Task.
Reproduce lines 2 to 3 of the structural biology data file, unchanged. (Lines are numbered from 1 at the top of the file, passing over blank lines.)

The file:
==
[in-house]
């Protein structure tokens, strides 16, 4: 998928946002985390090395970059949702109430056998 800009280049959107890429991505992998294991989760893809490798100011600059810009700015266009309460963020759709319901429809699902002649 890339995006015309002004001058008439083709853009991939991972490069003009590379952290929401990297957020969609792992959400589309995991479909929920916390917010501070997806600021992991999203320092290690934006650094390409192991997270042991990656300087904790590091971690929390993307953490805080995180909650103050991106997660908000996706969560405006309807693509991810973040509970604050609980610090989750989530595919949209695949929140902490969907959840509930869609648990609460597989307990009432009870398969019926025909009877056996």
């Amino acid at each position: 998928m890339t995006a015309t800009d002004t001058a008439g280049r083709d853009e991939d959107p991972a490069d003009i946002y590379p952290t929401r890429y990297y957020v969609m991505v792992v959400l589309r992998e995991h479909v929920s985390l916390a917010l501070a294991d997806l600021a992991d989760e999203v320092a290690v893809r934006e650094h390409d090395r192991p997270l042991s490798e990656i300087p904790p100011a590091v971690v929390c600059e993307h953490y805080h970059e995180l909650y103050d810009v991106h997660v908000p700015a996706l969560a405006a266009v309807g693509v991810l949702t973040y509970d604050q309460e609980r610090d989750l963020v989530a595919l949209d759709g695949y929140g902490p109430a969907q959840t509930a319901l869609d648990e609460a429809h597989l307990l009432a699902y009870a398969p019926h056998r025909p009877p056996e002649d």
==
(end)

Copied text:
């Protein structure tokens, strides 16, 4: 998928946002985390090395970059949702109430056998 800009280049959107890429991505992998294991989760893809490798100011600059810009700015266009309460963020759709319901429809699902002649 890339995006015309002004001058008439083709853009991939991972490069003009590379952290929401990297957020969609792992959400589309995991479909929920916390917010501070997806600021992991999203320092290690934006650094390409192991997270042991990656300087904790590091971690929390993307953490805080995180909650103050991106997660908000996706969560405006309807693509991810973040509970604050609980610090989750989530595919949209695949929140902490969907959840509930869609648990609460597989307990009432009870398969019926025909009877056996």
């Amino acid at each position: 998928m890339t995006a015309t800009d002004t001058a008439g280049r083709d853009e991939d959107p991972a490069d003009i946002y590379p952290t929401r890429y990297y957020v969609m991505v792992v959400l589309r992998e995991h479909v929920s985390l916390a917010l501070a294991d997806l600021a992991d989760e999203v320092a290690v893809r934006e650094h390409d090395r192991p997270l042991s490798e990656i300087p904790p100011a590091v971690v929390c600059e993307h953490y805080h970059e995180l909650y103050d810009v991106h997660v908000p700015a996706l969560a405006a266009v309807g693509v991810l949702t973040y509970d604050q309460e609980r610090d989750l963020v989530a595919l949209d759709g695949y929140g902490p109430a969907q959840t509930a319901l869609d648990e609460a429809h597989l307990l009432a699902y009870a398969p019926h056998r025909p009877p056996e002649d």